Early in 2017, headlines speculating about the possible outbreak of renewed war in the Balkans have popped up in the international press. Tensions that have been simmering in the Western Balkans in recent years are now gaining increasing attention in the sphere of geopolitics, particularly as they relate to the battle between the West and Russia for influence in the region. The West is now becoming increasingly concerned that Russia will stoke nationalism in the Balkans in order to ignite conflict, cause destabilization and consequentially halt Euro-Atlantic expansion.   While ethnic tensions are a core and explosive issue in the region, economic productivity, or lack thereof, may be as responsible if not more for the instability that exists in the Western Balkans. The region’s poor economic prospects have much to

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balkanite

  Although seventeen years have elapsed since NATO’s military intervention, policy makers should not assume that all conflicts in the Western Balkans have been assigned to history. Disputes continue to fester over statehood, territory, and political authority, compounded by the uncertainties of international integration.   The promise of EU and NATO membership has been the key incentive to democratize each state and promote inter-ethnic co-existence. Without that prospect reforms falter and local disputes are revived. In the wake of the EU’s existential crisis and preoccupation with “Brexit,” enlargement is not high on the Union’s agenda. It seems unlikely that any country can be considered for accession for at least a decade. Such receding opportunities for membership will undermine Balkan commitments to the rule of law and can result in democratic reversals.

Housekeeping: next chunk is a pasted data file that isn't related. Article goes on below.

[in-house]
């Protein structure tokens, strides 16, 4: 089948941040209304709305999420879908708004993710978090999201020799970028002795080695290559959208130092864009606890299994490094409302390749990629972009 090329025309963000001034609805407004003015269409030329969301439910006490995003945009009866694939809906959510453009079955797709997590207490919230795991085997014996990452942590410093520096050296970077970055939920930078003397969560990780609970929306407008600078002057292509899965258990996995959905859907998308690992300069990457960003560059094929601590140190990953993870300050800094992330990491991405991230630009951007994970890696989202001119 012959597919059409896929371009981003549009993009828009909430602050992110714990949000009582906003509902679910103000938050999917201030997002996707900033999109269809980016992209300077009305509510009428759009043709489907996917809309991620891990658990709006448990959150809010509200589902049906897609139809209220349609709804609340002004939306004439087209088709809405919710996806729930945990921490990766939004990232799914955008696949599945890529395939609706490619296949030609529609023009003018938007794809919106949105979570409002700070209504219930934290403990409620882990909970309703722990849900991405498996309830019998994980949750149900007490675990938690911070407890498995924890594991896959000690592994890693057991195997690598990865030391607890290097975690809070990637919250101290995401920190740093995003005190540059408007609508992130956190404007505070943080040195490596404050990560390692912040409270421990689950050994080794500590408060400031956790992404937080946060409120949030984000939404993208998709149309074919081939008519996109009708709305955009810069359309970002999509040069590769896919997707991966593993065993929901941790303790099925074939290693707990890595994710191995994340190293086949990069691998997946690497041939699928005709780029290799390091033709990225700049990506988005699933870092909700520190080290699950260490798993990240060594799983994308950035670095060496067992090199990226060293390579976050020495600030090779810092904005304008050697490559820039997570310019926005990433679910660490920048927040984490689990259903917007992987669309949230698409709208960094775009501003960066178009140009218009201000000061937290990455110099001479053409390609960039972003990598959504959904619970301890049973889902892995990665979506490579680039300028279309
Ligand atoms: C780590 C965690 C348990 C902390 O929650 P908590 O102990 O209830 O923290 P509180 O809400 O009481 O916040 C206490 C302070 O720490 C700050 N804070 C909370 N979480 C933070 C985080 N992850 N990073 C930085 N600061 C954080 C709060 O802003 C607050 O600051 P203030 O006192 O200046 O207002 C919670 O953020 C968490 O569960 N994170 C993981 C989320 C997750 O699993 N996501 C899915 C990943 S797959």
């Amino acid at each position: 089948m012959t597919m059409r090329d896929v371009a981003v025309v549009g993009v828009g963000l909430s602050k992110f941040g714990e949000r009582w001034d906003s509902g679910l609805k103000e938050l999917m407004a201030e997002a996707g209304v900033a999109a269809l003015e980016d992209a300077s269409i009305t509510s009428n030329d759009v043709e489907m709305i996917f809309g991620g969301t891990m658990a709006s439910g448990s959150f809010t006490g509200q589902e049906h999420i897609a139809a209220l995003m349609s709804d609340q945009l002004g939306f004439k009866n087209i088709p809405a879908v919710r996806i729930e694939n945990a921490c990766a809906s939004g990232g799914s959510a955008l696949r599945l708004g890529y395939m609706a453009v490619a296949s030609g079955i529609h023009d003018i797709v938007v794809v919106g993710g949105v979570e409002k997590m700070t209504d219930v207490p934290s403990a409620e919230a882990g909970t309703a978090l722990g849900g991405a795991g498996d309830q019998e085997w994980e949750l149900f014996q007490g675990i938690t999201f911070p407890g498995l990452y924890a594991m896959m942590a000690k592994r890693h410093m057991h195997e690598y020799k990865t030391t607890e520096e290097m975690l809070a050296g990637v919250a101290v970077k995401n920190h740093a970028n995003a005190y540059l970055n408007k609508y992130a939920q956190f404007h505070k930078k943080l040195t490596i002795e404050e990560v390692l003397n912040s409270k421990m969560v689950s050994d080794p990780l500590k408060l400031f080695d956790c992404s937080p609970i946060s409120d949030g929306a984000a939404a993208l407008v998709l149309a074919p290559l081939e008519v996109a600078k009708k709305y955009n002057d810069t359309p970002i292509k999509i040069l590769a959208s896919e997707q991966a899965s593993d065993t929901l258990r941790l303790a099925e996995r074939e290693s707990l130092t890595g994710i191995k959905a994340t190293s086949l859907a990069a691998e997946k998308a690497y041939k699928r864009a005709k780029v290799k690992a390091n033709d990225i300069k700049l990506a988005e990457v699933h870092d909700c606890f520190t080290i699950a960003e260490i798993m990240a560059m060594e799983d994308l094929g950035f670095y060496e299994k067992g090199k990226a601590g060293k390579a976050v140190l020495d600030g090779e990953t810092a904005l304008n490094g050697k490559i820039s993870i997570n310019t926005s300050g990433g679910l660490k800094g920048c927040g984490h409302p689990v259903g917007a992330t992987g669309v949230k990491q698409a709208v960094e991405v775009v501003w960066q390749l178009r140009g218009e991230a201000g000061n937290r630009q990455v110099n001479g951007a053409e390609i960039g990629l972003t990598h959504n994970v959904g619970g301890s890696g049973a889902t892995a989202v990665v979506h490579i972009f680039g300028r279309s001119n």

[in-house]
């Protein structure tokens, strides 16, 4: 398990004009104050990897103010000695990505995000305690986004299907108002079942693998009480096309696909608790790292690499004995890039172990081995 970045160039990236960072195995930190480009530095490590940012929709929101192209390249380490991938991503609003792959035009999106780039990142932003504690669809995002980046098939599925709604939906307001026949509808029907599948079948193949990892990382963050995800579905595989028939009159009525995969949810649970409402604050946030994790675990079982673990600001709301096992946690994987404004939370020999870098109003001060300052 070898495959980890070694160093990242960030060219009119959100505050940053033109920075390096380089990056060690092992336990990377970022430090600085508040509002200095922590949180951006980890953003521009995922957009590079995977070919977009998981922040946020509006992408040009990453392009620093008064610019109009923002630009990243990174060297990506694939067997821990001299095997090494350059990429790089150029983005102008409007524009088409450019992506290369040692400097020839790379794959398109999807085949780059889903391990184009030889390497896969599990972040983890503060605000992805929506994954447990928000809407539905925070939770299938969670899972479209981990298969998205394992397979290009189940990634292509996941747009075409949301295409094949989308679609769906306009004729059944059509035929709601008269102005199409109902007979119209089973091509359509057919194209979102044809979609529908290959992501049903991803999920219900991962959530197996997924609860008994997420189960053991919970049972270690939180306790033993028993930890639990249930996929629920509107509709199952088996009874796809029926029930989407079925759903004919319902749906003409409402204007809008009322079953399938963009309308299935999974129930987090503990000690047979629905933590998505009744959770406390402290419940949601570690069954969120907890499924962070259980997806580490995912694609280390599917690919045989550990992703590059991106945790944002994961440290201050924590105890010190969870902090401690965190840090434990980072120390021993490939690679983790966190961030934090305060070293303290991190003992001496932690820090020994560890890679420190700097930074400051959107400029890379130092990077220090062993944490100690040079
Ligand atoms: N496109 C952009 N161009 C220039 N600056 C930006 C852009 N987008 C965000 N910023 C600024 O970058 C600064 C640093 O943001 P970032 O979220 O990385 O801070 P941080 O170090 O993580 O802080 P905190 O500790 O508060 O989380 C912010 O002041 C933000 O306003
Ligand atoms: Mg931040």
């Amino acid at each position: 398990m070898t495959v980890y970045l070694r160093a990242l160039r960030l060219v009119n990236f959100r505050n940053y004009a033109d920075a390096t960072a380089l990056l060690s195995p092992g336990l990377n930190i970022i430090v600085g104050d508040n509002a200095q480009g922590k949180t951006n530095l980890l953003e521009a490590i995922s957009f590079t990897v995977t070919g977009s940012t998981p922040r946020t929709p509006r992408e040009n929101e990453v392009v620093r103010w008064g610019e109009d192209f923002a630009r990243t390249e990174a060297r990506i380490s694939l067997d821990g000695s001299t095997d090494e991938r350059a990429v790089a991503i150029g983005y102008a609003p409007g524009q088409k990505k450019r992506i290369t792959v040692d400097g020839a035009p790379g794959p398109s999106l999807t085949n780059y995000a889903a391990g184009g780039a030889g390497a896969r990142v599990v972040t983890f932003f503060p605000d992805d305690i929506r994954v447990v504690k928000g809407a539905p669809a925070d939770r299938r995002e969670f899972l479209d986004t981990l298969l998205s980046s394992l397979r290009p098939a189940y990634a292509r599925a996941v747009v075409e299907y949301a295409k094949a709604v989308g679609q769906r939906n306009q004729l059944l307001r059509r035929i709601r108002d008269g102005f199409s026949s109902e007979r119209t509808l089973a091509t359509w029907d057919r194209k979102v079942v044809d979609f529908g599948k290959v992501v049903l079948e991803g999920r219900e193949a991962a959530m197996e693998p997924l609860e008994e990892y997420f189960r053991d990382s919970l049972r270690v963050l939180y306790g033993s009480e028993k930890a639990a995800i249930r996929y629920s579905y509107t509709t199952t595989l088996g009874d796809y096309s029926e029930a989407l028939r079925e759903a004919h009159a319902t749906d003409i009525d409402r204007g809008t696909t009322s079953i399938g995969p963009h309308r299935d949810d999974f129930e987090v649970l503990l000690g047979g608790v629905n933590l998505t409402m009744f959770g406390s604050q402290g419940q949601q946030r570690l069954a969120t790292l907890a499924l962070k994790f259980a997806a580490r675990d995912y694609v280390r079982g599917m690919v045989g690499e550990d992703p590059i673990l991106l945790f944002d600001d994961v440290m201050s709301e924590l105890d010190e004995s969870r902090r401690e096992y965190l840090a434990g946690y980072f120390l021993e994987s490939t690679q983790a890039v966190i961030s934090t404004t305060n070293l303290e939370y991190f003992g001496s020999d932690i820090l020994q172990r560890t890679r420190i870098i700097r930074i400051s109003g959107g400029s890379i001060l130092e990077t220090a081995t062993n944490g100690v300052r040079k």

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bill-hill-beo-2-1024x542

With a Clinton at the top of the Democratic ticket, Tuesday’s United States elections are generating significant interest in the Balkans and are dividing some neighbors along familiar ethnic lines. A quick trip around the Western Balkans reveals Clinton footprints all over the region, some of which trigger feelings of immense gratitude and some of which are the source of long-lasting anger.   In the latter half of the 1990s, then-president Bill Clinton arguably delivered peace through strength to the Balkans. However, Clinton’s signature peace agreement is malfunctioning as a system of governance, and the U.S. interventions in the region have left a trail of radical Islam and unhealed wounds that are affecting geopolitics.   Peace through strength   Clinton-led NATO interventions effectively put an end to both the brutal

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dodik-referendum

On consecutive Sundays, voters in Bosnia went to the polls amid rising ethnic tensions that are jeopardizing the country’s Euro-Atlantic integration. Neither a referendum in Bosnia’s Serb-dominated entity, nor local elections held nationwide, did anything to alleviate the ethnic division.   In the week leading up to the referendum, war talk made headlines in the Balkans. A wartime Bosnian Army commander suggested the Serb entity, Republika Srpska, could be occupied in 15 days. The suggestion prompted Belgrade to issue a statement saying it would come to the defense of its fellow Serbs if Republika Srpska was attacked. Zagreb also offered backing for the Bosnian Croats.   On Sept. 25, Republika Srpska held a referendum on its national holiday. Republika Srpska President Milorad Dodik proceeded with the vote in defiance of